White Rose University Consortium logo
University of Leeds logo University of Sheffield logo York University logo

Operation Lifeline Sudan (1986 - 1996)

Efuk, Soforonio Oniama (2001) Operation Lifeline Sudan (1986 - 1996). PhD thesis, University of Leeds.


Download (8Mb)


This thesis examines the experience of humanitarian relief charity in the Sudan from 1986, the creation of Operation Lifeline Sudan (OLS) in April 1989 and its experience to 1996. This historical analysis also situates OLS within the international relief system. OLS experience generally provides an important case study in the mixture of motives and views in contemporary international affairs and the subsequent difficulty we have in theorising within that experience. Throughout 1989-96, OLS was able to establish an environment on which the rights of internally displaced persons to relief food and security was possible. This was within the context o f a continuing civil war, where relief objectives were at odds with the military objectives of the combatants, the diverse views of the donor governments, and the technical difficulties of delivering aid in such circumstances. The instruments used by OLS to gain access to those needing aid involved the use of humanitarian norms, principles and agreements to shame and, sometimes, sanction those denying access. These rhetorical devices are relevant to other war affected areas and constitute a useful development in humanitarian intervention. The theoretical implication of this development for our understanding of international relations is briefly explained in the conclusion.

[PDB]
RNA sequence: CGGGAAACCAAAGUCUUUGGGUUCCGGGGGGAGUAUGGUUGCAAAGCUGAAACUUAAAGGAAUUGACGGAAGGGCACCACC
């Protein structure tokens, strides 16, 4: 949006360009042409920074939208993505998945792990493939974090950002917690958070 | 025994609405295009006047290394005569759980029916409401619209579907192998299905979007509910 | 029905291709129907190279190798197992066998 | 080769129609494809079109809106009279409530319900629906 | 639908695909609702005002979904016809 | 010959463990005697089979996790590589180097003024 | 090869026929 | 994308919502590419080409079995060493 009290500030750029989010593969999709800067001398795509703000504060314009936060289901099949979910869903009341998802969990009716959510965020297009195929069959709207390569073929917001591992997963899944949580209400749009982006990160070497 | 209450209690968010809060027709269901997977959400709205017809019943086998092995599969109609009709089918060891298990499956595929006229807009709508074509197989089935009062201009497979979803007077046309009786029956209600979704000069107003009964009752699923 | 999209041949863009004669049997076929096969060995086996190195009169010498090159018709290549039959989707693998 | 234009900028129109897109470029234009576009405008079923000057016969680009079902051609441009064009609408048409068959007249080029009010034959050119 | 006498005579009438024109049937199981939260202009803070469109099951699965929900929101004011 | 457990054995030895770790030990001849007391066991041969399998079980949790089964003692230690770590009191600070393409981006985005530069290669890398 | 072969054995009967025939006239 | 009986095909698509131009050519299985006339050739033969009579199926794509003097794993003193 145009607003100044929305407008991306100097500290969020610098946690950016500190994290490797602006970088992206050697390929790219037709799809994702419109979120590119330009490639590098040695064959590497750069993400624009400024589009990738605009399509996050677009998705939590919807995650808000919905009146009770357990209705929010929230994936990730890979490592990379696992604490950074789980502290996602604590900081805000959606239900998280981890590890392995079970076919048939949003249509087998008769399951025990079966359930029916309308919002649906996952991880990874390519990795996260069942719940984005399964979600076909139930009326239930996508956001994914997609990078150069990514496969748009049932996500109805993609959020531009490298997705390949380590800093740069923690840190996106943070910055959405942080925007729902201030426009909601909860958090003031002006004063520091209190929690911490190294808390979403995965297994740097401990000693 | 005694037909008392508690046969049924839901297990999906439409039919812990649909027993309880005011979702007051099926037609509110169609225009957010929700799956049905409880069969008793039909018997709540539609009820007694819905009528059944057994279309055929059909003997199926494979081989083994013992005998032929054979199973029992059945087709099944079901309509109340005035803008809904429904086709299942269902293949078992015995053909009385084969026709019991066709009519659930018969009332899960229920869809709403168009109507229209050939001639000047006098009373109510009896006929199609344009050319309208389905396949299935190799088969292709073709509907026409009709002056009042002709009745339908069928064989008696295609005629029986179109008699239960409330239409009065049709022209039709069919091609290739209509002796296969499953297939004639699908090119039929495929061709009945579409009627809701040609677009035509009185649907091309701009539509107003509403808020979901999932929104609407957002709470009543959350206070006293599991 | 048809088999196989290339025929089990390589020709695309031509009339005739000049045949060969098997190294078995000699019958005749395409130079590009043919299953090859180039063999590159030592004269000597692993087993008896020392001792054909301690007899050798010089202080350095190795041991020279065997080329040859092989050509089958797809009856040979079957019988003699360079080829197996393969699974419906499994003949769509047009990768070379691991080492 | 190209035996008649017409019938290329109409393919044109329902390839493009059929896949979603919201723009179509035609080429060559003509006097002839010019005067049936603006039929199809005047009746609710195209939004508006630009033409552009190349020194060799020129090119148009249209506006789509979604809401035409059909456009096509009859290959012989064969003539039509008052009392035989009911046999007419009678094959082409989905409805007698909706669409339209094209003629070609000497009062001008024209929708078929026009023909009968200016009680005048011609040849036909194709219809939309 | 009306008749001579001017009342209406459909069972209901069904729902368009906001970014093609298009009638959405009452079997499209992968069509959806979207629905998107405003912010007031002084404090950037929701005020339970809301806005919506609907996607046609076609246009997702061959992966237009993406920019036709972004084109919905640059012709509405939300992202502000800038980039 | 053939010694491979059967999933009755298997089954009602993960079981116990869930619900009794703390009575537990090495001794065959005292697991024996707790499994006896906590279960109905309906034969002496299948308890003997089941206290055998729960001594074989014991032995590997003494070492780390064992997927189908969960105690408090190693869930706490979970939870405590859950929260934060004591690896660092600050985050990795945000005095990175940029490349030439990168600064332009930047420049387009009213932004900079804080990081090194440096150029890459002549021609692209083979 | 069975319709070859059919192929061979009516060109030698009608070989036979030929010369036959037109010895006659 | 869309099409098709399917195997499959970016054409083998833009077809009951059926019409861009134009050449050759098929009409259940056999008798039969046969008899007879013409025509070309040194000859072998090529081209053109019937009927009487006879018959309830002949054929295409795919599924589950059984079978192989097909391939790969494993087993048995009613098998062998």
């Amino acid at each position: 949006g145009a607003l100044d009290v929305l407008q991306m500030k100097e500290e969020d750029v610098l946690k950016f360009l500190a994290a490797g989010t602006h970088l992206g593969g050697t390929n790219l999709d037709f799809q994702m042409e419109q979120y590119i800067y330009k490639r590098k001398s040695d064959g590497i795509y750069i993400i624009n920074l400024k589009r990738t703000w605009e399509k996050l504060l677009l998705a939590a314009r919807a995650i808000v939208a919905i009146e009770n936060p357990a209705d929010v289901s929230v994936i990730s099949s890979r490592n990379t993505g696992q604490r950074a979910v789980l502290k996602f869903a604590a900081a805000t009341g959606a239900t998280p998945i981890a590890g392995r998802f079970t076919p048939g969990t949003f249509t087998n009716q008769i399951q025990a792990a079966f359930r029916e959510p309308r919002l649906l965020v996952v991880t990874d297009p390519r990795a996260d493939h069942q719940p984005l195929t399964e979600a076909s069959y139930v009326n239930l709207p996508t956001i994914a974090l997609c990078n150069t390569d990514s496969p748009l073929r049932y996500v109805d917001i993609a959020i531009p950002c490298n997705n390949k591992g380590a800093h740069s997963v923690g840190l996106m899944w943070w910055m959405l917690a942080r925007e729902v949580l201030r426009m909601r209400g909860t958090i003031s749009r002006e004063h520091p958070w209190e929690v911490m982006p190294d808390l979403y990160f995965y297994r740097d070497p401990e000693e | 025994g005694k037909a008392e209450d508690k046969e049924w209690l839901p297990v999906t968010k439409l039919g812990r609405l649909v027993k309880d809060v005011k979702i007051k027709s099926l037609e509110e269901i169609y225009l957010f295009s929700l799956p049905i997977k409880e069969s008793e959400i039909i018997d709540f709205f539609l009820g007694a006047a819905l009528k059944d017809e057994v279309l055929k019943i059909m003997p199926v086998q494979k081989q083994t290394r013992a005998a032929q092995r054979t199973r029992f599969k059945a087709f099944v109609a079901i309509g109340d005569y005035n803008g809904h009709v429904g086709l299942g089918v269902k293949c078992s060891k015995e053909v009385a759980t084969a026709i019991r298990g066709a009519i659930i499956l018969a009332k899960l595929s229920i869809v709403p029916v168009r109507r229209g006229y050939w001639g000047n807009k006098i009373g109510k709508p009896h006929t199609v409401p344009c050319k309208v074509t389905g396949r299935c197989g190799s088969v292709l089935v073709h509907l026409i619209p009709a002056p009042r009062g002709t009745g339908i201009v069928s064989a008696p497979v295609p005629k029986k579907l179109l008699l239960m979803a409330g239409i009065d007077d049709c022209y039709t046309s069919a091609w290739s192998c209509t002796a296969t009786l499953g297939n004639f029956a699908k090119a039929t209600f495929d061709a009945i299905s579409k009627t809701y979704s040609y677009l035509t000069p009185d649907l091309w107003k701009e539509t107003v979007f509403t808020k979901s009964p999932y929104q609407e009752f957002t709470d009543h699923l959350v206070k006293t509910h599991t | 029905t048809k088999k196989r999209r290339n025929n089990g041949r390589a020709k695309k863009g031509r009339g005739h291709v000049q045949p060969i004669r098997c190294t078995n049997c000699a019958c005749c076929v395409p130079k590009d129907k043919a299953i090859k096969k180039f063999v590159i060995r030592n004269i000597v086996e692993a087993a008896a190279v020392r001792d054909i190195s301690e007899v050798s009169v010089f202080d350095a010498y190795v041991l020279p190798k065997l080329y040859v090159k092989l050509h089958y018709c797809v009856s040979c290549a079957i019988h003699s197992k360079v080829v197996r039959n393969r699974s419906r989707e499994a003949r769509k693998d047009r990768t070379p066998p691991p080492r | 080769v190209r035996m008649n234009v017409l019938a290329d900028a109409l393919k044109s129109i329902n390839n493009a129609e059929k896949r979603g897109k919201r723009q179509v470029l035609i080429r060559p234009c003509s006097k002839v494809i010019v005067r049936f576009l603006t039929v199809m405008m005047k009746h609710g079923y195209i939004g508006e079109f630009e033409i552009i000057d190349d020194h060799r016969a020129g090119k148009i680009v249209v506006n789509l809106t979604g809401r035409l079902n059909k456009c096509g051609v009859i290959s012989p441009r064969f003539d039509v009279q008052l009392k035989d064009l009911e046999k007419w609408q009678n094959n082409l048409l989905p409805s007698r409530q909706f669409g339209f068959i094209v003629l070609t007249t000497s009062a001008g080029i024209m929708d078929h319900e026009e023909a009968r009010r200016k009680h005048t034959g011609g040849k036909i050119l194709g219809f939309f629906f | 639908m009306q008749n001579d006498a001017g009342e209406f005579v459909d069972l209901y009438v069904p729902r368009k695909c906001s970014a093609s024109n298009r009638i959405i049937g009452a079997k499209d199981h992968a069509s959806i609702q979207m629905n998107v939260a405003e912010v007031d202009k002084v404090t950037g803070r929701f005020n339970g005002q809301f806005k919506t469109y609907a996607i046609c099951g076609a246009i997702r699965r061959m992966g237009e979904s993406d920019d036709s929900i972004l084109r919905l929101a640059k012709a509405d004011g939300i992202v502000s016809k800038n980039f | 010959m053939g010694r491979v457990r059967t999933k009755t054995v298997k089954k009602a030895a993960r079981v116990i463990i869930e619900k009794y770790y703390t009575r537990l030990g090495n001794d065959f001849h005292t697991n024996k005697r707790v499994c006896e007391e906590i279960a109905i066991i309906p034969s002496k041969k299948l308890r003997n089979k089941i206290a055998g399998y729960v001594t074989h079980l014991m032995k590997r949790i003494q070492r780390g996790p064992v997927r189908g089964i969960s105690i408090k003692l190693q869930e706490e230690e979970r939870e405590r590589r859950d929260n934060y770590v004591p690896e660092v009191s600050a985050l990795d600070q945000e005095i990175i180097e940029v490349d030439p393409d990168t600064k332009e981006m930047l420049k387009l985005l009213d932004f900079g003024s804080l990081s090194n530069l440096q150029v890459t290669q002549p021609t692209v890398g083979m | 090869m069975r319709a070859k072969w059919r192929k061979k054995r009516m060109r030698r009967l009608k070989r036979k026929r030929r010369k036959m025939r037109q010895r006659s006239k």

Item Type: Thesis (PhD)
Academic Units: The University of Leeds > Faculty of Education, Social Sciences and Law (Leeds) > School of Politics & International Studies (POLIS) (Leeds)
Identification Number/EthosID: uk.bl.ethos.557345
Depositing User: Digitisation Studio Leeds
Date Deposited: 30 Jul 2012 16:18
Last Modified: 07 Mar 2014 11:21
URI: http://etheses.whiterose.ac.uk/id/eprint/2663

You do not need to contact us to get a copy of this thesis. Please use the 'Download' link(s) above to get a copy.
You can contact us about this thesis. If you need to make a general enquiry, please see the Contact us page.

Actions (repository staff only: login required)